NICU Technology Advances Every Year


My preemie twins are now teenagers! Macy and Mallory turned 13 on Saturday, complete with a slumber party of a dozen screaming, whiny girls sleeping over.  Hard to believe it’s been that long since they were teeny tiny babies in the NICU.  They are still tiny for their age, but for girls that’s not a bad thing. They are still developmentally delayed, and it tears me up to go to their IEP meetings and being told that they will probably never measure up academically to their peers.  It doesn’t help that their little sister (age eight) teases them that she is smarter than they are.  I have to remind myself that they are miracles for actually living through all the trauma and turmoil they did and that they don’t have more disabilities.

About Kim Rowley

Kim Rowley is the mother of preemie twin daughters, Macy and Mallory, born January 27th, 1994 over 13 weeks early weighing 2 pounds each. She calls them her "million dollar miracle babies." Follow Kim on Twitter, Facebook and Google+.


  1. Kim, I have had lots of twins during my teaching career, and I myself am an identical twin. My brother and I are Max and Max. (It’s funny how twins are.) For some reason, I never gave it much thought until recently, that we are identical twins with the same first name. My sister has given birth to three sets of twins, none identical. I also have identical twin cousins.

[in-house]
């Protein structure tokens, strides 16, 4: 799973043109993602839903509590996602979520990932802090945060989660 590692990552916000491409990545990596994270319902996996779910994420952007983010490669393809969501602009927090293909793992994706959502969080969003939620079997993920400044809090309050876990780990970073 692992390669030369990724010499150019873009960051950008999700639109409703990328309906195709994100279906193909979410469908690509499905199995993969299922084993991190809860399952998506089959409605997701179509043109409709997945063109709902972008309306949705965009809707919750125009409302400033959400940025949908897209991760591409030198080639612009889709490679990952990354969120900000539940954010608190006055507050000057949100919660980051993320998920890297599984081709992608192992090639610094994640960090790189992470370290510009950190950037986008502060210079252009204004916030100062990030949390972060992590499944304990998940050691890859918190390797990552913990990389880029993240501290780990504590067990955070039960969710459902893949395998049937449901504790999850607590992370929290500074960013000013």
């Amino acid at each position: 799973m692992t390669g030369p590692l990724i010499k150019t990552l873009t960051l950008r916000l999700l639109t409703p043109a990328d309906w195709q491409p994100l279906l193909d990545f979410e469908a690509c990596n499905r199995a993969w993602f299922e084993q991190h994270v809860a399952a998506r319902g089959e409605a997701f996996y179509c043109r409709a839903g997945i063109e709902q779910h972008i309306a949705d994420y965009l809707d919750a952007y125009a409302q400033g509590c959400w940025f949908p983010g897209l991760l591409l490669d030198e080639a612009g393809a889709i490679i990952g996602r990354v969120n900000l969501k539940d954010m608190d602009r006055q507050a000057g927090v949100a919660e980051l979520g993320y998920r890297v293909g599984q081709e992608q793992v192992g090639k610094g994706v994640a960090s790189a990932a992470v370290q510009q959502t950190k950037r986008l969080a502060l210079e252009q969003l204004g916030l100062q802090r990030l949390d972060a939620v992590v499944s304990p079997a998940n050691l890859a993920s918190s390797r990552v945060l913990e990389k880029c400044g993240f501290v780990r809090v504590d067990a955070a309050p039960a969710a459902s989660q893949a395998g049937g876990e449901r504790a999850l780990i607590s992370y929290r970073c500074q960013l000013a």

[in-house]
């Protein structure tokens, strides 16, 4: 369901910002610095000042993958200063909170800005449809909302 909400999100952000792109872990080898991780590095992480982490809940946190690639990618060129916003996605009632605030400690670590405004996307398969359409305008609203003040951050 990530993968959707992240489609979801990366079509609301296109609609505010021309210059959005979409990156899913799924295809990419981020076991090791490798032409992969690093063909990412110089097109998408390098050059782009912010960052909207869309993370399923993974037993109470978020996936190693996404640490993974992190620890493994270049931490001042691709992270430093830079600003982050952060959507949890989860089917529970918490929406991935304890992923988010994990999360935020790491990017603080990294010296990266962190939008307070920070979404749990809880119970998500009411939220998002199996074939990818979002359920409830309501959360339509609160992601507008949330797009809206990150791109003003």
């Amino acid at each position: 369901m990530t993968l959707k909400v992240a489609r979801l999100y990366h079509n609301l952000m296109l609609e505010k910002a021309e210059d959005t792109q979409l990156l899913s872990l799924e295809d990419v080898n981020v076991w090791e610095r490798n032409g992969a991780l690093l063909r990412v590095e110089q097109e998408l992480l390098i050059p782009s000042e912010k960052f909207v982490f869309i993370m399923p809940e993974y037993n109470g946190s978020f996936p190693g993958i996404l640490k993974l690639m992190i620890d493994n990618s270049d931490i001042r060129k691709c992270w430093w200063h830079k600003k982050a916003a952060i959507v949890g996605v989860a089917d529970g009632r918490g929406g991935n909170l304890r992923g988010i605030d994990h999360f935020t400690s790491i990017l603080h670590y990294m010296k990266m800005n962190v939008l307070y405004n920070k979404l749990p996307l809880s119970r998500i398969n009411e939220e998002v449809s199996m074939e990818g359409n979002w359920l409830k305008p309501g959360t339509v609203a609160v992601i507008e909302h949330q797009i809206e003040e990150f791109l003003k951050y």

So I guess I know a little about twins. I know you will keep treasuring your twin daughters because we twins really are a different breed–all the more so when the parents do not try to make us the same person. I think that is the challenge for all parents of twins. For some parents this is very easy and for others very difficult. You know, some parents think it’s so cute to dress us up alike and everyone says, “Oh! Look at them! They’re so cute!”

    This can make it hard for twins to see themselves as individuals, because we grow up with everyone gawking at “us” and describing our similarities and differences as if we are two halves of a whole. I don’t know how it is for fraternal twins, but we identical twins have a special need to see ourselves as individuals as early as possible. Or maybe that’s one way we’re like everybody else. But I have long felt that twins who cannot recognize themselves as individuals have a self-identity disability. And that’s my point–twins can have their own kind of disability even when they’re knocking down straight A’s in school. Some of my teenage students have suffered from it without realizing it. I’m all for you and your kids. If they don’t think they are oddities, and if they see themselves as loved and competent individuals, they’ll flourish. Tell ’em I think they’re smart, and send them my love!


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